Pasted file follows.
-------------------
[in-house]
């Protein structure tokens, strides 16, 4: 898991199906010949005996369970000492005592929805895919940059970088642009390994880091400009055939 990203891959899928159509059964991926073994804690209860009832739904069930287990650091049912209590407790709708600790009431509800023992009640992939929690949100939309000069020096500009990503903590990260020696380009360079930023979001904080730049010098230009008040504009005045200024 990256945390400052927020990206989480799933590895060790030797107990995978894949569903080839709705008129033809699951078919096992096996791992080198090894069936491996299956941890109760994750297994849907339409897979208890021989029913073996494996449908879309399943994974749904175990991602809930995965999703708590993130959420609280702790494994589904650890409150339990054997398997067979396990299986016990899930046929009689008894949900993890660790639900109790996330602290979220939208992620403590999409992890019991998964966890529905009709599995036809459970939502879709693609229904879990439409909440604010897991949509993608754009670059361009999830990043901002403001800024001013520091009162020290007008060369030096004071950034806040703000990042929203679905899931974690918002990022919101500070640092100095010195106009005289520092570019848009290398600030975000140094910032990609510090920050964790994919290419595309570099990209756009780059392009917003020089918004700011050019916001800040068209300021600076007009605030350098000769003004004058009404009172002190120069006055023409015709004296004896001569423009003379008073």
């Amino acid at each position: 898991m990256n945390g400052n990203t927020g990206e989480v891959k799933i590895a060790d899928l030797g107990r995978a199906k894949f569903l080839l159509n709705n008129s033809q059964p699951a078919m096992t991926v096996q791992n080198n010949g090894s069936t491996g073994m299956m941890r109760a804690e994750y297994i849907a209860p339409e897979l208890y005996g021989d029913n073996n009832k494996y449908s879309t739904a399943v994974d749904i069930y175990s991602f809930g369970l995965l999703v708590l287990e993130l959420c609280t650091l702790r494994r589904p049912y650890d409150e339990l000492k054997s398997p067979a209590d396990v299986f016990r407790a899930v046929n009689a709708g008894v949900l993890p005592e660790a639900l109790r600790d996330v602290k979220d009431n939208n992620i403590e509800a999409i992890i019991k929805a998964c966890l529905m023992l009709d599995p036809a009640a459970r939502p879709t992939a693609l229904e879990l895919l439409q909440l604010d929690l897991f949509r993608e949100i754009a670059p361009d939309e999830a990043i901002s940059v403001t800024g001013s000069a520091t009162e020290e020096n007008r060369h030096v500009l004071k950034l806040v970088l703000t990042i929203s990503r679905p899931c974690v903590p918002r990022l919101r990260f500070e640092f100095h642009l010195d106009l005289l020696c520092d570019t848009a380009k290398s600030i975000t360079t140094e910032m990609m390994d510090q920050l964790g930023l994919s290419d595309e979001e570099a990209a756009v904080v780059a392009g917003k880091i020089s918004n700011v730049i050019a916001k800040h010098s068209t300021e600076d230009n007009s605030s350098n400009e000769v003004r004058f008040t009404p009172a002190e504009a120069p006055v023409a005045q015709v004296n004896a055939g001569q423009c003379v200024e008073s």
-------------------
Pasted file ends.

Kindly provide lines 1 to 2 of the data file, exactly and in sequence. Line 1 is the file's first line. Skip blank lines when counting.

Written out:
[in-house]
């Protein structure tokens, strides 16, 4: 898991199906010949005996369970000492005592929805895919940059970088642009390994880091400009055939 990203891959899928159509059964991926073994804690209860009832739904069930287990650091049912209590407790709708600790009431509800023992009640992939929690949100939309000069020096500009990503903590990260020696380009360079930023979001904080730049010098230009008040504009005045200024 990256945390400052927020990206989480799933590895060790030797107990995978894949569903080839709705008129033809699951078919096992096996791992080198090894069936491996299956941890109760994750297994849907339409897979208890021989029913073996494996449908879309399943994974749904175990991602809930995965999703708590993130959420609280702790494994589904650890409150339990054997398997067979396990299986016990899930046929009689008894949900993890660790639900109790996330602290979220939208992620403590999409992890019991998964966890529905009709599995036809459970939502879709693609229904879990439409909440604010897991949509993608754009670059361009999830990043901002403001800024001013520091009162020290007008060369030096004071950034806040703000990042929203679905899931974690918002990022919101500070640092100095010195106009005289520092570019848009290398600030975000140094910032990609510090920050964790994919290419595309570099990209756009780059392009917003020089918004700011050019916001800040068209300021600076007009605030350098000769003004004058009404009172002190120069006055023409015709004296004896001569423009003379008073």